Thirty-Third Sunday in Ordinary Time (Rosalino Reyes Dizon)

Ross Reyes DizonHomilies and reflections, Year CLeave a Comment

Author: Rosalino Reyes Dizon · Year of first publication: 2013.

A native of the Philippines, Ross Reyes Dizon lives with his wife, Melody, in Vallejo, California. They are the parents of two grown-up sons, Vincent and Justin, and grandparents of 19-month old Maximilian Frédéric. Ross has been posting Sunday readings reflections to various Vincentian web sites, including this site.

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Rejoicing that they had been found worthy to suffer dishonor (Acts 5, 41)

The vision of what is to come upon us relative to the end is alarming.  But we are urged not to be frightened.  Let it lead to our giving testimony.

Jesus warns beforehand about the signs of the end so we may not be deceived.  He wants us to be ready for the worst without losing sight of the best that may arise.  He is not among the opportunists who play on our fears to promote their own good, their advancement.

Jesus is nothing like those locked up in their own interests; he looks out for others’ interests.  He goes about doing good:  he heals the sick and brings the good news to the poor.  He procures our salvation at the cost of his own life even.  He is exalted by putting the exaltation of others ahead of his own.

Jesus’ disinterested love inspires hope in those excluded by society and forgotten by the religious institution.  They trust him.  They are so encouraged by his example and his words that they dare follow him on the painful and countercultural path.  They guard against all greed and care about others in need (like those devastated by Haiyan to whom this mega-typhoon seemed perhaps to be a sign of the end).  They no longer let themselves be distracted by any fleeting structure of power or magnificence.  There is, among them, no more tyranny that characterizes pagan sovereigns; service replaces it.  They find no pleasure in either taking advantage of others’ generosity, or doing nothing and minding others’ business.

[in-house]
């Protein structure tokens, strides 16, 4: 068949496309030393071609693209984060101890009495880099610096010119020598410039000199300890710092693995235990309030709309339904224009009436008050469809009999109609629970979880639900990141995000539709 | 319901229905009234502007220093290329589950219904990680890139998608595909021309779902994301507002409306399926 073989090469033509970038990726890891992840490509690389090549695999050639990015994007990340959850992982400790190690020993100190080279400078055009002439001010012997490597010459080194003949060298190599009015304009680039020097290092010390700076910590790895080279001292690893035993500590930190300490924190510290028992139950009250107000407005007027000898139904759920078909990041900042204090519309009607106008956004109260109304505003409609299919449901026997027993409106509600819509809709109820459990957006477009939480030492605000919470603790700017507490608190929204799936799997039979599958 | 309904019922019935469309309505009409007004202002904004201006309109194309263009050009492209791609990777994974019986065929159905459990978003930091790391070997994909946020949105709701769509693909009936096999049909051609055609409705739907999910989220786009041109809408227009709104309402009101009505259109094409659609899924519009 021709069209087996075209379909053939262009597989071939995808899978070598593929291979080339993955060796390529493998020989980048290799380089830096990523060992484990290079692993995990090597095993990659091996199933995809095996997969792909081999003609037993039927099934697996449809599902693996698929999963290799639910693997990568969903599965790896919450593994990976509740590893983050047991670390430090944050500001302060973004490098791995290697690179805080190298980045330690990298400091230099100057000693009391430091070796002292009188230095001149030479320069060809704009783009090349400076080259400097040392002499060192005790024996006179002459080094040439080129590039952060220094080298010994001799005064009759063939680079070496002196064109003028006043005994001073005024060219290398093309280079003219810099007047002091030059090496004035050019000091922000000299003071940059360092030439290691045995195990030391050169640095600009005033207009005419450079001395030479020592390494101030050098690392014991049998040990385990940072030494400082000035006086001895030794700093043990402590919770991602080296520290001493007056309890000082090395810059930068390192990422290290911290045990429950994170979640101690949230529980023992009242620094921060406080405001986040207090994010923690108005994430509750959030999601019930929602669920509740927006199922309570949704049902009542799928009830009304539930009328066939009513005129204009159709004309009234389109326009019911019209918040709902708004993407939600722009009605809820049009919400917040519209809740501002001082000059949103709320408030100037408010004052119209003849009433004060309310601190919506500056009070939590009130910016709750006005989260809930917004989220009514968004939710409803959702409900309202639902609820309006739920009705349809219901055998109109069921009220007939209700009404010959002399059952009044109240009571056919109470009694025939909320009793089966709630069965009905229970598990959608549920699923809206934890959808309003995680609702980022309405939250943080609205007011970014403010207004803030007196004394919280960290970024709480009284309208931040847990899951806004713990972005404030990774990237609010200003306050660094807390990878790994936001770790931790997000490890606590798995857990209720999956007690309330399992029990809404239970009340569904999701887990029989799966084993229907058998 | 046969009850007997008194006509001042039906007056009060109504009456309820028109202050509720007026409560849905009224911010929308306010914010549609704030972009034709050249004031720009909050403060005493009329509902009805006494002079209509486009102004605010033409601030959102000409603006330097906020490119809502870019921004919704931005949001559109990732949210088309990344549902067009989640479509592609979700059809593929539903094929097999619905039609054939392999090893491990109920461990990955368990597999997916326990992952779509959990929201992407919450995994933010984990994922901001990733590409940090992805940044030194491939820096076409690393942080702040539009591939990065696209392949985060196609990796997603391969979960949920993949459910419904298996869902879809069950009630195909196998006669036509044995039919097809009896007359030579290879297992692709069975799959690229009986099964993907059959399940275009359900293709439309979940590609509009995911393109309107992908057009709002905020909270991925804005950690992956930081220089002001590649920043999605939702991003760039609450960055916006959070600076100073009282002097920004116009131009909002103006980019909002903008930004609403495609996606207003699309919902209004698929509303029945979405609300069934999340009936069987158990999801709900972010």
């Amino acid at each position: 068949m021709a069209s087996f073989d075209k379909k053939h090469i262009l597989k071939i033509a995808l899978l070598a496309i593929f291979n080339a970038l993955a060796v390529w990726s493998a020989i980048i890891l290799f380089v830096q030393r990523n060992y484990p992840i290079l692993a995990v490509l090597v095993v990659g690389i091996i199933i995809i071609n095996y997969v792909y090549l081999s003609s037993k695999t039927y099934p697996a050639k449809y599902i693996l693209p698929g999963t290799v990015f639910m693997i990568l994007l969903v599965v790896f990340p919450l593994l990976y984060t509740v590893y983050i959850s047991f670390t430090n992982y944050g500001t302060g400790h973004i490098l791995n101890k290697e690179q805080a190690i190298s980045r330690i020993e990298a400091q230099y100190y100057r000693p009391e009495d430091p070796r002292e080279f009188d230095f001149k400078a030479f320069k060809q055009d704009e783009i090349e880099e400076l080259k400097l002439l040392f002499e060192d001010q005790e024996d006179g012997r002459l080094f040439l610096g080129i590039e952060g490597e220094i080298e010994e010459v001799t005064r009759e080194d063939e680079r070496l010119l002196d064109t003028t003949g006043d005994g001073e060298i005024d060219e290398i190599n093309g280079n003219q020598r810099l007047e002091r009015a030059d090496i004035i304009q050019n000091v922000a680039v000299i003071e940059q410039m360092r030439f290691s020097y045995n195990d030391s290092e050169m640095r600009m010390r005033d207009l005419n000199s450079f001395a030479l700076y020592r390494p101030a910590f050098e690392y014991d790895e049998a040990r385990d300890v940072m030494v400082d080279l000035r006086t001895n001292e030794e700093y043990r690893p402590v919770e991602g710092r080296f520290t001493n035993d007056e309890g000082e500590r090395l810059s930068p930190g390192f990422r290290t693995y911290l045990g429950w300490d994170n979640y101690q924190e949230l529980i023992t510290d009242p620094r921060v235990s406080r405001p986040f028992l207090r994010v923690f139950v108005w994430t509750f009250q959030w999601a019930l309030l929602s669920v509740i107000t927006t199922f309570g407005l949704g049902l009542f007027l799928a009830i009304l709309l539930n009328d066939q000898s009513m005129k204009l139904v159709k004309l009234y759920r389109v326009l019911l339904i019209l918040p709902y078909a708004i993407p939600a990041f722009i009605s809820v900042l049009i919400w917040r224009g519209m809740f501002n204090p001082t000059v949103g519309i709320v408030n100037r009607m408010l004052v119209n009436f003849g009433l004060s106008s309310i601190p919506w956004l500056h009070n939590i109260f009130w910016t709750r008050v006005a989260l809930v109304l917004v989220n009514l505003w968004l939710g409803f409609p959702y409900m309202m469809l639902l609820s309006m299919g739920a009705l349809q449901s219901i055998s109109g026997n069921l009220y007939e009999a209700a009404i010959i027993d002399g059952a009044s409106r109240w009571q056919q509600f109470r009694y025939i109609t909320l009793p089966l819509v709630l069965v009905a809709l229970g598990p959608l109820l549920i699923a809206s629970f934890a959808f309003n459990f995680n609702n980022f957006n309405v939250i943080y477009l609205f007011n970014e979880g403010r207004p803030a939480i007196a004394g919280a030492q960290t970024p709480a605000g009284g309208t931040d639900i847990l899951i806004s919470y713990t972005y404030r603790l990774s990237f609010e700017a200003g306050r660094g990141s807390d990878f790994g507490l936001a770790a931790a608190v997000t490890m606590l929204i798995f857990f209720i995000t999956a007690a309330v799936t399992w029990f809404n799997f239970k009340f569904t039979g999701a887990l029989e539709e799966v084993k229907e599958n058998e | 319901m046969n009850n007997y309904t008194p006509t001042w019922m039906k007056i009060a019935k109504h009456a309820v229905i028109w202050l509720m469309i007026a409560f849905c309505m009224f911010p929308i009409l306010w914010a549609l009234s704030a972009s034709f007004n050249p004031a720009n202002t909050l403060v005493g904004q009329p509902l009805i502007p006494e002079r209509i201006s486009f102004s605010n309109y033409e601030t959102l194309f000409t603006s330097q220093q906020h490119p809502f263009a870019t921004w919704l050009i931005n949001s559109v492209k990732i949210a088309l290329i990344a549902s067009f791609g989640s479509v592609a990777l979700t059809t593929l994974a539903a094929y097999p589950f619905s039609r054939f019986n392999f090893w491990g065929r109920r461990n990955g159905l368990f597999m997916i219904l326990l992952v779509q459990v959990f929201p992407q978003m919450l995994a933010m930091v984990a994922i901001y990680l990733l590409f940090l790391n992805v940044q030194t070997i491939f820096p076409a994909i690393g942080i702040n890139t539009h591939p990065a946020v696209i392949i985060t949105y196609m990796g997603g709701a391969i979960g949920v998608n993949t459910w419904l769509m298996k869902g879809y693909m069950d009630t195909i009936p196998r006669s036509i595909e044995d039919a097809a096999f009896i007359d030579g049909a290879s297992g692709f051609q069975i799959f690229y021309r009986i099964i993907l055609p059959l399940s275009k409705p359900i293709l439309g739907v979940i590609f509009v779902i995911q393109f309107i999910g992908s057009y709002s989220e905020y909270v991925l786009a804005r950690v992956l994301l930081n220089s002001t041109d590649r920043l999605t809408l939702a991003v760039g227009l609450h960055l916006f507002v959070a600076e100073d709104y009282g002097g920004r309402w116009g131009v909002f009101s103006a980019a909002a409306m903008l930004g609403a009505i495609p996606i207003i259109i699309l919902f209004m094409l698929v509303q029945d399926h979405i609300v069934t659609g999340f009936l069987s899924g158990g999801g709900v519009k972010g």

The disciples, established in Christ’s love, are not afraid either of trials and tribulations.  The more they remain in Jesus, the more they experience that they have the strength for everything in him who empowers them, that their weakness means strength and that they receive from him irrefutable words and wisdom.  They have it as certain that everything works for good for those who love God, so that what is fatal to the proud and evil doers becomes enlightening and healing to them.  Hence, they take times of privations, constraints, beatings and imprisonments to be favorable.  Their endurance proves them true followers and witnesses of Jesus.

Yes, the disciples, poor and long-suffering, are securing their lives by their perseverance and patience.  They give witness to the true religion.  For, as St. Vincent de Paul says, “It is among them … that living faith is preserved; they believe simply, without delving into things; they submit to orders, are patient in their extreme misery that they have to suffer as long as it pleases God, some because of wars, others because of working all day long in the intense heat of the sun … ” (Coste XI, 201).

And they are a Eucharistic people, grateful that they always are and courageously willing to give everything for the good of others, imitating their Master.

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